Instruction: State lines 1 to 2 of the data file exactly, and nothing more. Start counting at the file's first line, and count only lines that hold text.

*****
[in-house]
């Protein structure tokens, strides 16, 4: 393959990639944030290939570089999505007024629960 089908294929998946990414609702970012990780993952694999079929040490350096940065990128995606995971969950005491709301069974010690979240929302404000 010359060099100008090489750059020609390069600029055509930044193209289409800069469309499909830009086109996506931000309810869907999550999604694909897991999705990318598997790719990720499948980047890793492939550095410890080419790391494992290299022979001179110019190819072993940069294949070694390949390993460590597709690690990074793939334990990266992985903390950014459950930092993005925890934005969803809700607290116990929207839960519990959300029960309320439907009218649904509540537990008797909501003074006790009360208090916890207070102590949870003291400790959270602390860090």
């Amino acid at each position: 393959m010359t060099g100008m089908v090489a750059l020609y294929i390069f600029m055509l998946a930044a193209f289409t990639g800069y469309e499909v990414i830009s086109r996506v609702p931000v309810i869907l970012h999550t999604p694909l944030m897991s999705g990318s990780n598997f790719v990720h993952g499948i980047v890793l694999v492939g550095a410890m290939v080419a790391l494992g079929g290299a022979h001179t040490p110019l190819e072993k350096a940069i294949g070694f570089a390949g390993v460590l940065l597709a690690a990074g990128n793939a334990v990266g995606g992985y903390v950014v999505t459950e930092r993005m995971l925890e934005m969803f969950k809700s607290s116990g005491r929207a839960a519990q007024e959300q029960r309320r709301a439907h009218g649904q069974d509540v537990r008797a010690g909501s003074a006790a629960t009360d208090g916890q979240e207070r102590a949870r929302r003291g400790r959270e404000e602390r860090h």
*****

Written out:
[in-house]
């Protein structure tokens, strides 16, 4: 393959990639944030290939570089999505007024629960 089908294929998946990414609702970012990780993952694999079929040490350096940065990128995606995971969950005491709301069974010690979240929302404000 010359060099100008090489750059020609390069600029055509930044193209289409800069469309499909830009086109996506931000309810869907999550999604694909897991999705990318598997790719990720499948980047890793492939550095410890080419790391494992290299022979001179110019190819072993940069294949070694390949390993460590597709690690990074793939334990990266992985903390950014459950930092993005925890934005969803809700607290116990929207839960519990959300029960309320439907009218649904509540537990008797909501003074006790009360208090916890207070102590949870003291400790959270602390860090």